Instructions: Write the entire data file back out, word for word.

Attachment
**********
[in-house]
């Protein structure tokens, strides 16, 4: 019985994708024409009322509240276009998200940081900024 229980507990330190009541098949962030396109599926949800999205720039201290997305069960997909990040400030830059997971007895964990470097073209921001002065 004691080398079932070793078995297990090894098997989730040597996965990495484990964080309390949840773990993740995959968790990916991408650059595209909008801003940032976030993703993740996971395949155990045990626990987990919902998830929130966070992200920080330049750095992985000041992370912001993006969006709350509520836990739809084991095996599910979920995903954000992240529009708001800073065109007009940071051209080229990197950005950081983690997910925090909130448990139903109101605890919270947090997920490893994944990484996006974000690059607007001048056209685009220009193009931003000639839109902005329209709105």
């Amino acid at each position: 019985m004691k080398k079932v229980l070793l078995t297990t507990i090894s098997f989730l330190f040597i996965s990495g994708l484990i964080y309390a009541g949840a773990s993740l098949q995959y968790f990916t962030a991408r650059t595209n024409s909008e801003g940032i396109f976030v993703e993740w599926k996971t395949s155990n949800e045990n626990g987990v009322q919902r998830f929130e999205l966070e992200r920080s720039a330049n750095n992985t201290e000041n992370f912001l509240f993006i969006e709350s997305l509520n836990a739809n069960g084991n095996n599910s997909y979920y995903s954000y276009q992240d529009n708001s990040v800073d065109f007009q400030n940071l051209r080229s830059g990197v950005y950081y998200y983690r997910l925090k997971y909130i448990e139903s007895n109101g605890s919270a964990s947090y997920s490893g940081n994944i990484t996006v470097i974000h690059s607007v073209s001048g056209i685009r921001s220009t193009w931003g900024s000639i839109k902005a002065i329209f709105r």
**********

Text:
[in-house]
């Protein structure tokens, strides 16, 4: 019985994708024409009322509240276009998200940081900024 229980507990330190009541098949962030396109599926949800999205720039201290997305069960997909990040400030830059997971007895964990470097073209921001002065 004691080398079932070793078995297990090894098997989730040597996965990495484990964080309390949840773990993740995959968790990916991408650059595209909008801003940032976030993703993740996971395949155990045990626990987990919902998830929130966070992200920080330049750095992985000041992370912001993006969006709350509520836990739809084991095996599910979920995903954000992240529009708001800073065109007009940071051209080229990197950005950081983690997910925090909130448990139903109101605890919270947090997920490893994944990484996006974000690059607007001048056209685009220009193009931003000639839109902005329209709105």
């Amino acid at each position: 019985m004691k080398k079932v229980l070793l078995t297990t507990i090894s098997f989730l330190f040597i996965s990495g994708l484990i964080y309390a009541g949840a773990s993740l098949q995959y968790f990916t962030a991408r650059t595209n024409s909008e801003g940032i396109f976030v993703e993740w599926k996971t395949s155990n949800e045990n626990g987990v009322q919902r998830f929130e999205l966070e992200r920080s720039a330049n750095n992985t201290e000041n992370f912001l509240f993006i969006e709350s997305l509520n836990a739809n069960g084991n095996n599910s997909y979920y995903s954000y276009q992240d529009n708001s990040v800073d065109f007009q400030n940071l051209r080229s830059g990197v950005y950081y998200y983690r997910l925090k997971y909130i448990e139903s007895n109101g605890s919270a964990s947090y997920s490893g940081n994944i990484t996006v470097i974000h690059s607007v073209s001048g056209i685009r921001s220009t193009w931003g900024s000639i839109k902005a002065i329209f709105r």